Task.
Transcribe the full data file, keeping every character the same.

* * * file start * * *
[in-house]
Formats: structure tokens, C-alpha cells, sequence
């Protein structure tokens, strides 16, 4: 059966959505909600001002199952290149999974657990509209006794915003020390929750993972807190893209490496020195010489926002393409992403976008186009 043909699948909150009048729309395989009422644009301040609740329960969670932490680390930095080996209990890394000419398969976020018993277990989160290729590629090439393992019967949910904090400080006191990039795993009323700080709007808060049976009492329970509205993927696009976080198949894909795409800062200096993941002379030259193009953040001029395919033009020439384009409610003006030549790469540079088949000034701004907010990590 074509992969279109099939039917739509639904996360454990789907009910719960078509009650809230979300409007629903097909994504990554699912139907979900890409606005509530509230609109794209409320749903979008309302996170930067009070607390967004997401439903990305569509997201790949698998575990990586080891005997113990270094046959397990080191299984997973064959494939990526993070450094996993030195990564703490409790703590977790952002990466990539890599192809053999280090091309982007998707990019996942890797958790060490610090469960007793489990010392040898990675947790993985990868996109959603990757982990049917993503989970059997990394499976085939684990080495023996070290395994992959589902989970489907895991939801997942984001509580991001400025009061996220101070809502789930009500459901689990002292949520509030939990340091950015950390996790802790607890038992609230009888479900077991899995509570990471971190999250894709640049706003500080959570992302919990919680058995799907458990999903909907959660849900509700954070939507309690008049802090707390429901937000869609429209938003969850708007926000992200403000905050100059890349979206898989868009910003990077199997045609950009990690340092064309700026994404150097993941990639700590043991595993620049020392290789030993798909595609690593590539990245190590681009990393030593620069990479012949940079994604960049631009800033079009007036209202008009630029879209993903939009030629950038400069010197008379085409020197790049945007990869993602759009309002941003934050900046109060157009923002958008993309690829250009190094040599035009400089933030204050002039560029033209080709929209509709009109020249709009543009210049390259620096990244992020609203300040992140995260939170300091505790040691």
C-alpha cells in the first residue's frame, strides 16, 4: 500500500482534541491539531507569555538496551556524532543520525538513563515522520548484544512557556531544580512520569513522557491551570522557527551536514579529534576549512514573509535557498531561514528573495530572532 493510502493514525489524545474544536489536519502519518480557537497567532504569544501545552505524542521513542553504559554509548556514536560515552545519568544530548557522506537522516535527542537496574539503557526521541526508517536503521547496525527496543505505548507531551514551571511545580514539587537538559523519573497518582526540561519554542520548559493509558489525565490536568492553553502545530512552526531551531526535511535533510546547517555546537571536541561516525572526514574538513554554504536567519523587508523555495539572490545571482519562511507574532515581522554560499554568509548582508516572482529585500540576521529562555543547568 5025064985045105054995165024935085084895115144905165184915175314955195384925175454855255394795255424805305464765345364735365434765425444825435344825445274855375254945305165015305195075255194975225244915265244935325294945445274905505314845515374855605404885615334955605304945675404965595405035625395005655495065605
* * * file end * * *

[in-house]
Formats: structure tokens, C-alpha cells, sequence
């Protein structure tokens, strides 16, 4: 059966959505909600001002199952290149999974657990509209006794915003020390929750993972807190893209490496020195010489926002393409992403976008186009 043909699948909150009048729309395989009422644009301040609740329960969670932490680390930095080996209990890394000419398969976020018993277990989160290729590629090439393992019967949910904090400080006191990039795993009323700080709007808060049976009492329970509205993927696009976080198949894909795409800062200096993941002379030259193009953040001029395919033009020439384009409610003006030549790469540079088949000034701004907010990590 074509992969279109099939039917739509639904996360454990789907009910719960078509009650809230979300409007629903097909994504990554699912139907979900890409606005509530509230609109794209409320749903979008309302996170930067009070607390967004997401439903990305569509997201790949698998575990990586080891005997113990270094046959397990080191299984997973064959494939990526993070450094996993030195990564703490409790703590977790952002990466990539890599192809053999280090091309982007998707990019996942890797958790060490610090469960007793489990010392040898990675947790993985990868996109959603990757982990049917993503989970059997990394499976085939684990080495023996070290395994992959589902989970489907895991939801997942984001509580991001400025009061996220101070809502789930009500459901689990002292949520509030939990340091950015950390996790802790607890038992609230009888479900077991899995509570990471971190999250894709640049706003500080959570992302919990919680058995799907458990999903909907959660849900509700954070939507309690008049802090707390429901937000869609429209938003969850708007926000992200403000905050100059890349979206898989868009910003990077199997045609950009990690340092064309700026994404150097993941990639700590043991595993620049020392290789030993798909595609690593590539990245190590681009990393030593620069990479012949940079994604960049631009800033079009007036209202008009630029879209993903939009030629950038400069010197008379085409020197790049945007990869993602759009309002941003934050900046109060157009923002958008993309690829250009190094040599035009400089933030204050002039560029033209080709929209509709009109020249709009543009210049390259620096990244992020609203300040992140995260939170300091505790040691």
C-alpha cells in the first residue's frame, strides 16, 4: 500500500482534541491539531507569555538496551556524532543520525538513563515522520548484544512557556531544580512520569513522557491551570522557527551536514579529534576549512514573509535557498531561514528573495530572532 493510502493514525489524545474544536489536519502519518480557537497567532504569544501545552505524542521513542553504559554509548556514536560515552545519568544530548557522506537522516535527542537496574539503557526521541526508517536503521547496525527496543505505548507531551514551571511545580514539587537538559523519573497518582526540561519554542520548559493509558489525565490536568492553553502545530512552526531551531526535511535533510546547517555546537571536541561516525572526514574538513554554504536567519523587508523555495539572490545571482519562511507574532515581522554560499554568509548582508516572482529585500540576521529562555543547568 5025064985045105054995165024935085084895115144905165184915175314955195384925175454855255394795255424805305464765345364735365434765425444825435344825445274855375254945305165015305195075255194975225244915265244935325294945445274905505314845515374855605404885615334955605304945675404965595405035625395005655495065605